“When I was growing up, I always found so many aspects of British culture odd, when no one else did… the repression of the English, the xenophobia, the beige food…” explains Alexis Dubus, the British comedian better known by his stage name, Marcel Lucont.
Marcel, a self-described flâneur, “misogynist, misanthrope, and nihilist,” is a bourgeois Frenchman with one great love: to mercilessly make fun of British culture. He smokes, drinks wine, writes raunchy poetry, and checks all the boxes of an ideal Gallic caricature. The accent, and a few of the other characteristics that make Marcel so memorable, Dubus borrowed from his grandfather, who came to England from northeast France, close to the Belgian border. “My granddad, even though he lived in Streatham, South London for most of his life and had this accent that I have, he could just switch on the French like that,” he says, transitioning effortlessly into Marcel’s accent, “and it was like a party trick for me when I was a kid.”
Dubus and his family try to visit France often, taking trips to the town of Sainte-Maxime in the South of France. “I’m a big Francophile, so rather than a bit of a pisstake of the French (I mean, it is a bit) it’s more of an homage,” Dubus says. “I love almost every aspect of French culture, the food, the lifestyle, the landscape, I just love it out there.”
Dubus got his start in a student sketch group in university called Uber Sausage, inspired by the likes of Monty Python, Police Squad!, The Naked Gun, and Chris Morris. He then entered the comedy circuit in 2003, and in 2005 started running a 65-cap basement comedy club with a friend in London Bridge called “Falling Down With Laughter,” which ran for 7 years. “Love for a pun and for a silly visual gag held us together.” He began hosting an experimental comedy night (no straight stand-up allowed) as Marcel, and the character spun out from there, as a vehicle for Dubus to poke fun at everything from the Tube to Brexit, placing a European outsider’s lens over British culture.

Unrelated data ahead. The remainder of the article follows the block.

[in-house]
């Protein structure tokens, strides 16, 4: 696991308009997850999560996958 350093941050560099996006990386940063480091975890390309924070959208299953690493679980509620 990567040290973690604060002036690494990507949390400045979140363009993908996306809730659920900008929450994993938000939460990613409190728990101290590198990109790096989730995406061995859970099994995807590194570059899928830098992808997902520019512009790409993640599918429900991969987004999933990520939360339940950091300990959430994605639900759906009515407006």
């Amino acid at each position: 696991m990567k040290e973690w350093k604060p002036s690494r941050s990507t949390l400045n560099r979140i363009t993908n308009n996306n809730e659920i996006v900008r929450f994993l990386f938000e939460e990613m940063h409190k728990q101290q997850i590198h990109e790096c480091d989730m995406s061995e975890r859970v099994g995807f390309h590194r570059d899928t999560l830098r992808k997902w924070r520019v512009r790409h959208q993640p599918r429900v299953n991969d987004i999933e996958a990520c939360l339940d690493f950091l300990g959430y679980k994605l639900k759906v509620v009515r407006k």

“I always set out to do Marcel as the kind of French person the English love to hate,” says Dubus. “Because of the animosity between the French and British, when I took it out of the comedy club and tried to pass him off as a genuine French person, that was the fun bit, it was making an English audience laugh at someone they didn’t want to make them laugh.”
But there are also plenty of French people who come to the show and have just as much of a laugh. “I would like to think that it’s so accurate for a certain type of Frenchman that I don’t think people would ever find it offensive… So many people have come up to me and said, I’ve known a Marcel, I’ve worked with a Marcel… there’s even a couple who have said, I’ve divorced a Marcel.”
In broad strokes, the character is a snobby Parisian stereotype, but “the accent is not pinned down to a region, so people always are very curious to know where I’m from.” Though he’s only a quarter French, he’s just good enough to pull one over on an unsuspecting français on a good day. “The other day I was doing one of my first gigs back, and there was a French woman in the audience… she came up to me after the show and was fully conversing in French, and I carried on… I think she genuinely left believing that I was French, and I took that as a big win.”
You can find Marcel at a number of UK venues coming up, but he’s hoping to make it to the U.S. (and New York in particular) when things begin to open up again. In the meantime, you can find plenty of his satirical takes on culture on YouTube.